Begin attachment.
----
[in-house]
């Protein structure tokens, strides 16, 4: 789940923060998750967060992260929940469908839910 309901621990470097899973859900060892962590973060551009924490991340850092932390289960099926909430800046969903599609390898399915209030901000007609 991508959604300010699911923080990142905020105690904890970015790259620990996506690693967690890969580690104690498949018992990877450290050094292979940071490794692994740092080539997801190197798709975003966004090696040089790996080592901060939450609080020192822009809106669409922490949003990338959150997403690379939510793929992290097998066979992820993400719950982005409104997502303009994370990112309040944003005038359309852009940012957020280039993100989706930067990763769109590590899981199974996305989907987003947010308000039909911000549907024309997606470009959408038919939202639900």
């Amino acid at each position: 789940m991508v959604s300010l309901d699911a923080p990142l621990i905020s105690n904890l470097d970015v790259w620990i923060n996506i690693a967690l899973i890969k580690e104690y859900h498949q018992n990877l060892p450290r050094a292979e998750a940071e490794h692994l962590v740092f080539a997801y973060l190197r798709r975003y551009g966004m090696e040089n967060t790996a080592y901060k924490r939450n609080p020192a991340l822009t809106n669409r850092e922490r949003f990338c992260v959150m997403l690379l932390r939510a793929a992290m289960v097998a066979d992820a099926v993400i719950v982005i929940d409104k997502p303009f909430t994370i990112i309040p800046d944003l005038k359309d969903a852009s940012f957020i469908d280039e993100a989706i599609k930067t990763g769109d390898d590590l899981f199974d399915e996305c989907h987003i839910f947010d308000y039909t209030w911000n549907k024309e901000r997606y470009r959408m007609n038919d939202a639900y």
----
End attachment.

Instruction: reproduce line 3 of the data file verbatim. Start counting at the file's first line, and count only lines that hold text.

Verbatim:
């Amino acid at each position: 789940m991508v959604s300010l309901d699911a923080p990142l621990i905020s105690n904890l470097d970015v790259w620990i923060n996506i690693a967690l899973i890969k580690e104690y859900h498949q018992n990877l060892p450290r050094a292979e998750a940071e490794h692994l962590v740092f080539a997801y973060l190197r798709r975003y551009g966004m090696e040089n967060t790996a080592y901060k924490r939450n609080p020192a991340l822009t809106n669409r850092e922490r949003f990338c992260v959150m997403l690379l932390r939510a793929a992290m289960v097998a066979d992820a099926v993400i719950v982005i929940d409104k997502p303009f909430t994370i990112i309040p800046d944003l005038k359309d969903a852009s940012f957020i469908d280039e993100a989706i599609k930067t990763g769109d390898d590590l899981f199974d399915e996305c989907h987003i839910f947010d308000y039909t209030w911000n549907k024309e901000r997606y470009r959408m007609n038919d939202a639900y």